Two Federal Reserve officials said that the day for the U.S. central bank to pull back on bond buying is growing closer.
Robert Kaplan of the Dallas Fed and James Bullard of the St. Louis Fed didn’t specify when the central bank should act in a joint virtual appearance Monday, but both said the time for the central bank to rethink its strong support for the economy is getting closer, if it hasn’t already arrived.
Mr. Kaplan, reiterating a view he has held for some time, said, “I’ve been more of a fan of doing some things, maybe, to take our foot gently off the accelerator sooner rather than later so that we can manage these risks” around the recovery process, in a bid to “avoid having to press the brakes down the road” with a more abrupt shift in monetary policy.
Meanwhile, Mr. Bullard said that when it comes to asset buying “the debate is open, and I think it’s appropriate” that the Fed is considering when to pull back. He added that the process of getting to such a tapering decision won’t happen super quickly, saying, “The committee is only now starting to talk about tapering, and that will take some time to get that organized.”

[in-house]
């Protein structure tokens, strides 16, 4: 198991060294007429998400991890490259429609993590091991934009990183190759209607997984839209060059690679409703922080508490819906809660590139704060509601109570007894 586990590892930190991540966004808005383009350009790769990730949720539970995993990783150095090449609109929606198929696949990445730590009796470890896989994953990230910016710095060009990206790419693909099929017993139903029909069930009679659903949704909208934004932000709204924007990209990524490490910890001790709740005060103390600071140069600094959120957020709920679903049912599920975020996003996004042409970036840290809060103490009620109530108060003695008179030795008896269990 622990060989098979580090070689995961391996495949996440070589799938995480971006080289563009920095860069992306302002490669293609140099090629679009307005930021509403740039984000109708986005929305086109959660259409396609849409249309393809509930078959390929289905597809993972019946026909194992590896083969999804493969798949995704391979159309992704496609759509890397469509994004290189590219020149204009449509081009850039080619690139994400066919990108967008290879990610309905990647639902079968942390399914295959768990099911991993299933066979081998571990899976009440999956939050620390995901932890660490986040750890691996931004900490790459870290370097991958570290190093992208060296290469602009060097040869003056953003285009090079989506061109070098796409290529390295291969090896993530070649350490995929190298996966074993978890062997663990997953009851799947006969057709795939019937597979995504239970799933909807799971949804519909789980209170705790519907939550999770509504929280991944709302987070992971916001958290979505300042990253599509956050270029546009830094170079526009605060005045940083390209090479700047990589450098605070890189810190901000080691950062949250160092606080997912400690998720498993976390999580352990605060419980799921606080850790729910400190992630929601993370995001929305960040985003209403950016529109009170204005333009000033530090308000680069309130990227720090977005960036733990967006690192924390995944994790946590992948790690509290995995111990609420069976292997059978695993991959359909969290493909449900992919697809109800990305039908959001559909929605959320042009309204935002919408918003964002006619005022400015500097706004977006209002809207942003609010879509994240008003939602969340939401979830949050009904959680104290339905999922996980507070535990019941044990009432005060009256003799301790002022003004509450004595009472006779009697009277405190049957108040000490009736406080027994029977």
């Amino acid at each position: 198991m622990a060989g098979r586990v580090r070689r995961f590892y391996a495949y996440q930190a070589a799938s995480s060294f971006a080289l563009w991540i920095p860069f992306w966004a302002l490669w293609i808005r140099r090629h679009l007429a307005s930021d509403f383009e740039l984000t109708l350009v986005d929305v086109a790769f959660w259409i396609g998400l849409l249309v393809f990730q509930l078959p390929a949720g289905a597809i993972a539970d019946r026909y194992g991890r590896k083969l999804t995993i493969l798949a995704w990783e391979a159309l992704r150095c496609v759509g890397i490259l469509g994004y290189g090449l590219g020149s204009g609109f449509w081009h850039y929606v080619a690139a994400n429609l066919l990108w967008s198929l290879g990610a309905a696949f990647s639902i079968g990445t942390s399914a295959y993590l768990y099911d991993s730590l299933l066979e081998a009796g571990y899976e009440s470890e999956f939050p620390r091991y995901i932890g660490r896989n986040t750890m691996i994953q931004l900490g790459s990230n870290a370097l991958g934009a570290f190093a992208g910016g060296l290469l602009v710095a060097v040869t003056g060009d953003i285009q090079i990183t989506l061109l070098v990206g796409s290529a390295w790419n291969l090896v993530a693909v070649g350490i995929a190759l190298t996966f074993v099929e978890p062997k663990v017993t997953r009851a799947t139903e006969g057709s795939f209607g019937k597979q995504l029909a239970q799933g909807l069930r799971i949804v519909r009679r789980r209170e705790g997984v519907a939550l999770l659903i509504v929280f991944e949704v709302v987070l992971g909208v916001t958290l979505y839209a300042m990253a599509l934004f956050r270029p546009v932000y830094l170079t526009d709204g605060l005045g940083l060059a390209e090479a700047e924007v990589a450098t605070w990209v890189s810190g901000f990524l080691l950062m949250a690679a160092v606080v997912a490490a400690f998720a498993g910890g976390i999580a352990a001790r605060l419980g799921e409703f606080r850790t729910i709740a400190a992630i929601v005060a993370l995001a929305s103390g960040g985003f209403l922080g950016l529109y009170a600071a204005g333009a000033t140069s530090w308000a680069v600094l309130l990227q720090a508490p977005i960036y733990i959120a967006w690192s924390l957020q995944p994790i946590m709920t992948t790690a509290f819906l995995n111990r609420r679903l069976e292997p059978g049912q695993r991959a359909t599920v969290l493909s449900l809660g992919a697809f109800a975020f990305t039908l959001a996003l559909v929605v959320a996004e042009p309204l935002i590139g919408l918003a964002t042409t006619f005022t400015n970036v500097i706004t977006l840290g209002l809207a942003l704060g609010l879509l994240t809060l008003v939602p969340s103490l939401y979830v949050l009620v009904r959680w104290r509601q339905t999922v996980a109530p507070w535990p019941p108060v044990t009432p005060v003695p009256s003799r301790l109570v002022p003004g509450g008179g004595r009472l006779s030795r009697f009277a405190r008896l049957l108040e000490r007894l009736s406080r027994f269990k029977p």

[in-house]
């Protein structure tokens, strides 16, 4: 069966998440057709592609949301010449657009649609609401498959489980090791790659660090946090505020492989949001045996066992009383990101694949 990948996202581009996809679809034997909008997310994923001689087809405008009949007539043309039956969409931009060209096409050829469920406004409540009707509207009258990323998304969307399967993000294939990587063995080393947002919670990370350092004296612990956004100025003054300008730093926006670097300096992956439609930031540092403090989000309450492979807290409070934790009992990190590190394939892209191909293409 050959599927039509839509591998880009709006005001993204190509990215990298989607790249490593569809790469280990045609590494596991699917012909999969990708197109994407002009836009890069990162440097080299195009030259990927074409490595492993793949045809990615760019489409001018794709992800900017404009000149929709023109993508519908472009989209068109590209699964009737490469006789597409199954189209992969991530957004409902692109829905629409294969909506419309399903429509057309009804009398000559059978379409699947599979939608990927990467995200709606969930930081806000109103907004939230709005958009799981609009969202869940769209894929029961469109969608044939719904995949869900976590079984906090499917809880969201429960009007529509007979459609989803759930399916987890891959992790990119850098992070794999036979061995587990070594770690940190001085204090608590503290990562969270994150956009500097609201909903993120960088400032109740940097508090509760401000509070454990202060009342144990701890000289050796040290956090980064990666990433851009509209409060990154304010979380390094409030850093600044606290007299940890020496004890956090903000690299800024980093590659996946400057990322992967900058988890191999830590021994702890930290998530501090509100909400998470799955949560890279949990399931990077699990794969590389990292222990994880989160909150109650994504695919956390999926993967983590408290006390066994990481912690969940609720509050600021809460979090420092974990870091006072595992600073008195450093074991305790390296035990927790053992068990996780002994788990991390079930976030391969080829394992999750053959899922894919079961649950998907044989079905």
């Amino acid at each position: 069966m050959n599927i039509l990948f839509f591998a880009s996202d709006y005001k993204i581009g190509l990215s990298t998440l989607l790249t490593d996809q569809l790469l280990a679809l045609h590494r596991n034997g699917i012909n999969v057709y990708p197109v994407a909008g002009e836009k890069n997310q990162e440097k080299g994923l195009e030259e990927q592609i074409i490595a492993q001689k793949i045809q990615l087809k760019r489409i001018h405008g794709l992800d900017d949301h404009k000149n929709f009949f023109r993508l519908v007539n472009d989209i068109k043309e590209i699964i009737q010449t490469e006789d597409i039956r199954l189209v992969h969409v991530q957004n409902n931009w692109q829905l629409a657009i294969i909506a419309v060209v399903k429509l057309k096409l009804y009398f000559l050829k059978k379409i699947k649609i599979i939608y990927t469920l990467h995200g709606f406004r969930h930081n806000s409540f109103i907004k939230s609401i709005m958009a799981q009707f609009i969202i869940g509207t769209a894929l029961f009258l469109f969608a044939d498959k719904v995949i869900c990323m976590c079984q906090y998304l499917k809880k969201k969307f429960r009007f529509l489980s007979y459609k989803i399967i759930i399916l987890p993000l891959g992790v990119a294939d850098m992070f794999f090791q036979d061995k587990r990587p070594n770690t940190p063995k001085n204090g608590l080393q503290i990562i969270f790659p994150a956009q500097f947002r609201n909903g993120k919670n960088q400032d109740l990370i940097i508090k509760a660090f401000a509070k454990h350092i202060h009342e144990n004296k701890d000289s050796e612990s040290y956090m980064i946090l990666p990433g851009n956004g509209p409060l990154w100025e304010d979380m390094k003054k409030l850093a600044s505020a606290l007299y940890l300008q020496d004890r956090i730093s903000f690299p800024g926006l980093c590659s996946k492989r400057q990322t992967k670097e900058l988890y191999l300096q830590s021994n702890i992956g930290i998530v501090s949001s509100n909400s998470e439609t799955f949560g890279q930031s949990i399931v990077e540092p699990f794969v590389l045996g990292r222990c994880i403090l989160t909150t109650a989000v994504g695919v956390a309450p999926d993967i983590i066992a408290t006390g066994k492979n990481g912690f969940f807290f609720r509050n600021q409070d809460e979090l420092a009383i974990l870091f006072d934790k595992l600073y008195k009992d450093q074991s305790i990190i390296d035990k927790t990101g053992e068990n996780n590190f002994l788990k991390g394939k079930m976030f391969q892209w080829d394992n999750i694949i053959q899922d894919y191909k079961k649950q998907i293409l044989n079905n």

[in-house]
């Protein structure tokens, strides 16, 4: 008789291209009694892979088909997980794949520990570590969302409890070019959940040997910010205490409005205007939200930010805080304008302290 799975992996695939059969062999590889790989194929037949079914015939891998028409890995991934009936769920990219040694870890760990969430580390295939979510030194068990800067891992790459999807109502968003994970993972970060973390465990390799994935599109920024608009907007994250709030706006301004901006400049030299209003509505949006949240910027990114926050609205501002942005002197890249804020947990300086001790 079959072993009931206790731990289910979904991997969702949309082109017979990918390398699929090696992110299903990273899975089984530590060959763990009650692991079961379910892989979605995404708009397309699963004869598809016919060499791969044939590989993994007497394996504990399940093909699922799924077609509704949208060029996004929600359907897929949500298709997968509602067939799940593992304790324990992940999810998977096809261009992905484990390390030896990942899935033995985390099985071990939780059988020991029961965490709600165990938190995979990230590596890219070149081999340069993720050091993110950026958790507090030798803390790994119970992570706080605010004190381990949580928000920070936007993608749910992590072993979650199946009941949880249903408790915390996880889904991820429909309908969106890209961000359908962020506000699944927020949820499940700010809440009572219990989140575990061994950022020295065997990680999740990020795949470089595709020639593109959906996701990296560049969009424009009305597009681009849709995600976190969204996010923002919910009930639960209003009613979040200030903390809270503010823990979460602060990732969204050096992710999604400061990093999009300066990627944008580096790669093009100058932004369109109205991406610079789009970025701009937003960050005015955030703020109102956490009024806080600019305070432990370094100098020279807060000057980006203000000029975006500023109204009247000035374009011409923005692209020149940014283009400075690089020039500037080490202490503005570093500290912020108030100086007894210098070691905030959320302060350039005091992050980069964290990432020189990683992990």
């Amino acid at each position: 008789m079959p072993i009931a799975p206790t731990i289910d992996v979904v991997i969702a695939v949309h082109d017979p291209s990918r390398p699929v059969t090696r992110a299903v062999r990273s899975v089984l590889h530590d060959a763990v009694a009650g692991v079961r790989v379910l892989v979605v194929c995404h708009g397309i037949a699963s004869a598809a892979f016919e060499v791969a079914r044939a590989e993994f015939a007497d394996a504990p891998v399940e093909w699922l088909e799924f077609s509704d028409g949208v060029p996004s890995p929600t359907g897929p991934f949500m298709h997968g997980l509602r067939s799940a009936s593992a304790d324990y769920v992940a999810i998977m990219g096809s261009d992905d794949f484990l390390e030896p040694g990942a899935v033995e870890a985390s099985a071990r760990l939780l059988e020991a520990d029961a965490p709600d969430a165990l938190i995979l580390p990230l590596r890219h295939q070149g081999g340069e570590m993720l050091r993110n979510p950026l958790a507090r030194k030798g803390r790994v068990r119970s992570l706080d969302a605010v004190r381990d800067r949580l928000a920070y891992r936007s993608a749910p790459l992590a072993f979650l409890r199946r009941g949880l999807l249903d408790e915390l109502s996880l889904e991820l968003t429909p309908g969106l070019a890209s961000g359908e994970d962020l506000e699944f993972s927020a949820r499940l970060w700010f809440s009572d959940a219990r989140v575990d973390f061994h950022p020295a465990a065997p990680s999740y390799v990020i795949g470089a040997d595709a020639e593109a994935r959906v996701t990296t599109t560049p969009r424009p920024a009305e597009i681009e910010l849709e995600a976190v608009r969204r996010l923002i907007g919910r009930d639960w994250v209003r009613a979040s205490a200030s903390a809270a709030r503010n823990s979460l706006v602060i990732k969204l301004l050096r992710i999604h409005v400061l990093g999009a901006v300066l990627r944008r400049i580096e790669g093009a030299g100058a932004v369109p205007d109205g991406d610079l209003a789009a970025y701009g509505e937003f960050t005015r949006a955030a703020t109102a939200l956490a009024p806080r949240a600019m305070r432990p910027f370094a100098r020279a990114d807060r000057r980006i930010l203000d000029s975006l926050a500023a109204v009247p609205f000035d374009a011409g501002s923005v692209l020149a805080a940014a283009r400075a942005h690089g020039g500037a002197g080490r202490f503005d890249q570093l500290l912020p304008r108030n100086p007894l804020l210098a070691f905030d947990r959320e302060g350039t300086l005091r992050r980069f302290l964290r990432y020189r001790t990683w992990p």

At a Federal Open Market Committee meeting last week, Fed officials held their short-term interest-rate target at near zero, where it has been since March 2020, and pressed forward with monthly purchases of $80 billion in Treasurys and $40 billion mortgage bonds.